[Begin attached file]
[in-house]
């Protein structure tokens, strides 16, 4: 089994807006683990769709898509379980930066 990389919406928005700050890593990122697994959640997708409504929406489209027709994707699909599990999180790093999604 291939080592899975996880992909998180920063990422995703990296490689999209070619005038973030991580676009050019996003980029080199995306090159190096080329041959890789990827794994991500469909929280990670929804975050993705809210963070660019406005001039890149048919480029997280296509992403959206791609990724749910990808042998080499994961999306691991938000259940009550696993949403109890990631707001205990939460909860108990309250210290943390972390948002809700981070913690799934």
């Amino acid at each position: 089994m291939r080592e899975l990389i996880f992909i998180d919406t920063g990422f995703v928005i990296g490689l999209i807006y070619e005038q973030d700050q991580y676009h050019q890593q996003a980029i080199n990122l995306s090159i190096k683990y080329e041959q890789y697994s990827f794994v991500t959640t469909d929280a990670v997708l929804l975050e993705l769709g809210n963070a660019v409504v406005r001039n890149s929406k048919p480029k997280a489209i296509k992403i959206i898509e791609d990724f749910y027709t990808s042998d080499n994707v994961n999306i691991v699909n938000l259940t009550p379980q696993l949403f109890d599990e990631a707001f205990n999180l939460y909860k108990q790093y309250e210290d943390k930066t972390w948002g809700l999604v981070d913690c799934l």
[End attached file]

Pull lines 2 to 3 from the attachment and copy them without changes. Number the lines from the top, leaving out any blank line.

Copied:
């Protein structure tokens, strides 16, 4: 089994807006683990769709898509379980930066 990389919406928005700050890593990122697994959640997708409504929406489209027709994707699909599990999180790093999604 291939080592899975996880992909998180920063990422995703990296490689999209070619005038973030991580676009050019996003980029080199995306090159190096080329041959890789990827794994991500469909929280990670929804975050993705809210963070660019406005001039890149048919480029997280296509992403959206791609990724749910990808042998080499994961999306691991938000259940009550696993949403109890990631707001205990939460909860108990309250210290943390972390948002809700981070913690799934």
């Amino acid at each position: 089994m291939r080592e899975l990389i996880f992909i998180d919406t920063g990422f995703v928005i990296g490689l999209i807006y070619e005038q973030d700050q991580y676009h050019q890593q996003a980029i080199n990122l995306s090159i190096k683990y080329e041959q890789y697994s990827f794994v991500t959640t469909d929280a990670v997708l929804l975050e993705l769709g809210n963070a660019v409504v406005r001039n890149s929406k048919p480029k997280a489209i296509k992403i959206i898509e791609d990724f749910y027709t990808s042998d080499n994707v994961n999306i691991v699909n938000l259940t009550p379980q696993l949403f109890d599990e990631a707001f205990n999180l939460y909860k108990q790093y309250e210290d943390k930066t972390w948002g809700l999604v981070d913690c799934l």